MARENGO — Hinkle’s Marengo Hardware recently celebrated their fifth anniversary, and it’s a valued local store — and more than a hardware store.
“It’s kind of a gathering. place in the mornings,” Owner Wayne Hinkle said. “It’s more than a hardware store, and when the weather’s nice we sit outside and drink coffee out there.”
The store has been a hardware for as long as Hinkle, who was raised in Marengo, can remember. At one time there was an apartment above the store.
“When I first opened up, a guy came in and said, ‘You probably don’t know who I am; but 72 years ago today, I was born upstairs.’ That’s pretty cool,” Hinkle said. “And I did know who he was, and he’s still a customer today.”
He retired from South Central after teaching and coaching for 30 years. He taught elementary and junior high math and OWA; he was also the high school principal at South Central and Cardington.
He has been married to Karen Hinkle for over 40 years. She retired after 35 years from teaching music locally; but like him, it’s not quite a retirement.
“She in about five bands right now. I do this and she has the bands,” he said.
They have three sons: Kevin, a professor at the University of Dayton; Warren, employed by Johnson & Johnson; and Keifer, a teacher and coach at North Canton Hoover.
“So I wasn’t going to retire-retire; I was going to do something,” he said. “My dad has a construction business and I was working for him. Before this closed [the former Marengo hardware] I tried to buy it and I couldn’t get the price I wanted. Then it was empty, and I thought about it and discussed it with my dad; and I thought it would be a good idea.”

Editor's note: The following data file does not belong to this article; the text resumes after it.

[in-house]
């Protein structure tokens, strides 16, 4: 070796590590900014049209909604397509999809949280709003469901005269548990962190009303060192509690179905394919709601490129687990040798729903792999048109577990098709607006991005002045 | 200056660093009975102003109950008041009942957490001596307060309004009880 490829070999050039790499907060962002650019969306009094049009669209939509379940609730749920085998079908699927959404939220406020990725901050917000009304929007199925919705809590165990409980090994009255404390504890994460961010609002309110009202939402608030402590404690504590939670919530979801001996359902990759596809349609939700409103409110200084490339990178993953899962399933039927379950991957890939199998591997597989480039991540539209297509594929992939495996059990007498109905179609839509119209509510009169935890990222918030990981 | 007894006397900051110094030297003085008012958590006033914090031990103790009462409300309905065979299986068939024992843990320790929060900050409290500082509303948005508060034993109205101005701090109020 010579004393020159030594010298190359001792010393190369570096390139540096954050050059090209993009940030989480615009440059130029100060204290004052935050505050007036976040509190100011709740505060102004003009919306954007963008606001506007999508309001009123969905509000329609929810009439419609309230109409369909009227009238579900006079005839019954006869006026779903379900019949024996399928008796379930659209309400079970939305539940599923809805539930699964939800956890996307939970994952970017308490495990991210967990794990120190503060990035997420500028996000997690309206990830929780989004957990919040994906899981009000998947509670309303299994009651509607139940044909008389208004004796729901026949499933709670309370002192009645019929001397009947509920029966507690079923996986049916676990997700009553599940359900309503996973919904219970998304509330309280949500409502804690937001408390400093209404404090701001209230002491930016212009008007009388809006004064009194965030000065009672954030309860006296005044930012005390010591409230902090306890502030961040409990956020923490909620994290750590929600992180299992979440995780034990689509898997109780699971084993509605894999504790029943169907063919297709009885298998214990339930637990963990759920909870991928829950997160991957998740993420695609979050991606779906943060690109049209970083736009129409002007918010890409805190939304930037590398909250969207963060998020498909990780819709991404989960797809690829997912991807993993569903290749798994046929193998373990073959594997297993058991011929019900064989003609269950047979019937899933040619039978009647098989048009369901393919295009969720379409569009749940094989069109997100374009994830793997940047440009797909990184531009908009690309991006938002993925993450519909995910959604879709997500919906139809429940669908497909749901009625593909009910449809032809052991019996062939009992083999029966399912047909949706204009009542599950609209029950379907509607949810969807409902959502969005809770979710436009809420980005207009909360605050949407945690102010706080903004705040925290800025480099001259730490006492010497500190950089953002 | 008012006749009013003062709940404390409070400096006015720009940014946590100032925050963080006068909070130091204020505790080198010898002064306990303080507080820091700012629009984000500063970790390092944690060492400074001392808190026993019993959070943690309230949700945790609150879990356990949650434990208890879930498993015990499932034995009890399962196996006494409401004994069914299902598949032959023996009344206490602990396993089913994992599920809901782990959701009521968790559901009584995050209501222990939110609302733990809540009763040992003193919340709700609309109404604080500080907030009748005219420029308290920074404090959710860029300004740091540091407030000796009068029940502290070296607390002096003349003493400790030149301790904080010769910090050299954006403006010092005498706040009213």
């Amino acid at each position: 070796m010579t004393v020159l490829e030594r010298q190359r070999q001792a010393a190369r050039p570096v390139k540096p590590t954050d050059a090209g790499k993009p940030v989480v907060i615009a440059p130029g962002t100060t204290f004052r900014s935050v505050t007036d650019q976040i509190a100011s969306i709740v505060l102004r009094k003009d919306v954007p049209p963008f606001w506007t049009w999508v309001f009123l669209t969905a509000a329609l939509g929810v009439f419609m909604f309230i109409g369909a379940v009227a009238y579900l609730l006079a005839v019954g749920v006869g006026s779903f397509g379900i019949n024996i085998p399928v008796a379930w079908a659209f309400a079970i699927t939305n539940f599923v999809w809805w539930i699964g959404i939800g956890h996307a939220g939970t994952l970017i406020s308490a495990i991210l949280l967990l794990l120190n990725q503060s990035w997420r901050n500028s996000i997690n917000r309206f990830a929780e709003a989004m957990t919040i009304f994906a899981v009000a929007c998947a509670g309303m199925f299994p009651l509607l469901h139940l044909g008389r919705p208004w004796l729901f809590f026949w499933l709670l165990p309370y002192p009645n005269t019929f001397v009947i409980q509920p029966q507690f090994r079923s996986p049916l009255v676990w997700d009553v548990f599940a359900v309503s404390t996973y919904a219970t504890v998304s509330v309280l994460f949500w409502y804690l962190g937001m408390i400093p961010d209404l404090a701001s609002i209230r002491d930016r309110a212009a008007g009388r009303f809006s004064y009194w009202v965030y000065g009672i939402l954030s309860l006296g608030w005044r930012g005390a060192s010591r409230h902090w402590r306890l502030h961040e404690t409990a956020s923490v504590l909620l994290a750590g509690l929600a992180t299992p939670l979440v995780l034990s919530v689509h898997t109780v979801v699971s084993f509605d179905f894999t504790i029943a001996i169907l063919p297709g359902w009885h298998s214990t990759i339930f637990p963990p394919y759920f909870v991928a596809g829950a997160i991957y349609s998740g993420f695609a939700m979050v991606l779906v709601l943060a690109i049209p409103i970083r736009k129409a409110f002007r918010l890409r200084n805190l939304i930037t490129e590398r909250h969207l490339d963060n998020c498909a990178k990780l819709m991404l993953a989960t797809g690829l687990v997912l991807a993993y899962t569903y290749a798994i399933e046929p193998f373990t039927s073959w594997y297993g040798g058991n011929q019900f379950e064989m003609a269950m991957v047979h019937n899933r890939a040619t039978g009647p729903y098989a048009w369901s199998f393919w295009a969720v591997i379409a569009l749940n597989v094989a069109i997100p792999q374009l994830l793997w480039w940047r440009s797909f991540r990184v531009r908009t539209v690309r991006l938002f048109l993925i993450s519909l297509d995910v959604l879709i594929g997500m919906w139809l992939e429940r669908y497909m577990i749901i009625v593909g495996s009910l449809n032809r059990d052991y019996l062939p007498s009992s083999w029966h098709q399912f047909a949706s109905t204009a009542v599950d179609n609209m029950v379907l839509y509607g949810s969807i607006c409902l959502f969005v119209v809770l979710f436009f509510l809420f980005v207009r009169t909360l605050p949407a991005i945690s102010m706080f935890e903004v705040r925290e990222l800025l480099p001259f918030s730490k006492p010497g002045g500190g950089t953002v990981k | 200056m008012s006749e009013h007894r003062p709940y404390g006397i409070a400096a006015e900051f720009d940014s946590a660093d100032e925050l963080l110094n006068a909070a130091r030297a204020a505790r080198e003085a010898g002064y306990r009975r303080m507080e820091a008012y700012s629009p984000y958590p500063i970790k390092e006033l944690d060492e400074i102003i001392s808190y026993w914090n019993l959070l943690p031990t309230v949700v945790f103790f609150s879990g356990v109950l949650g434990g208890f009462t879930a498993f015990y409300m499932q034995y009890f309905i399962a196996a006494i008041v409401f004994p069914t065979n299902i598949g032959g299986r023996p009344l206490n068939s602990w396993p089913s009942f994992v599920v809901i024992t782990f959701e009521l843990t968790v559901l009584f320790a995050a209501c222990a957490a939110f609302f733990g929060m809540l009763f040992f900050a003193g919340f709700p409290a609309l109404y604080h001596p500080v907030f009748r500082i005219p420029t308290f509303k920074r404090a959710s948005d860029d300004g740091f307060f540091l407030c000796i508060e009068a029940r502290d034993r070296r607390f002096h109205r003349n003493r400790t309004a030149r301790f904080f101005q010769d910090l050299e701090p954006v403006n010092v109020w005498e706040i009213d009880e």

It was a good idea.
He opened with a mere $36,000 in inventory.
“I came in here and there was one little copper elbow sitting on the shelf there, and I said to my salesman, ‘One copper elbow?’ He said, ‘Well, you said you wanted one of everything. And that’s what we did. We got one of everything and that’s what we opened up with.”
And now the inventory is more than quadrupled.
“It’s the people that come in — the community and the support. We try to sell everything: bolts, nuts, feed, burning pellets, grilling pellets. We try to sell as many different items as we can. If someone wants something, or needs something, we can order it,” Hinkle stated. There’s considerable demand for the animal feed and the wood-burning pellets for wood stoves.
He said in a 22 mile radius there isn’t another hardware supply source. That’s why he tries to keep as much inventory as he can. Builders and contractors contribute to the demand on his inventory, in addition to the local homeowners.
In 2021, he opened a paint store directly across the street. The paint store has it’s challenges. Some of it can be attributed to COVID and the supply chain issues all retailers are confronted with, but the paint shortage was also impacted by an unusual freeze in Texas in 2021. The freeze slowed production of petroleum, a critical ingredient for paint. Hinkle said the supply was also impacted when a paint producer in Columbus burned.
“It’s just hard to get paint. The one ingredient in the paint that we sell is very hard to get right now. At this time, I don’t feel like I want to lower the quality of paint. Everybody likes it [Medallion] and I don’t want to go down a notch and get a cheaper paint. I’m going to wait it out a while,” he said.
“Contractors want primer for dry wall. We sell field marking paint, swimming pool paint, we sell all of it,” he added.
Additional services and goods available at the hardware include glass cutting, rototiller rentals, gardening supplies; and they service and repair mowers. They also sell hay, straw, and bedding.
“It’s just a little more than a mom and pop store: that’s what I thought I was going to have, have some fun with it; and it has exploded. The pandemic helped. Everyone stayed home and had work to do at home,” he said. Every year the business has grown.
Yes. Hinkle’s Marengo Hardware is more than a hardware store. It’s a success story, too.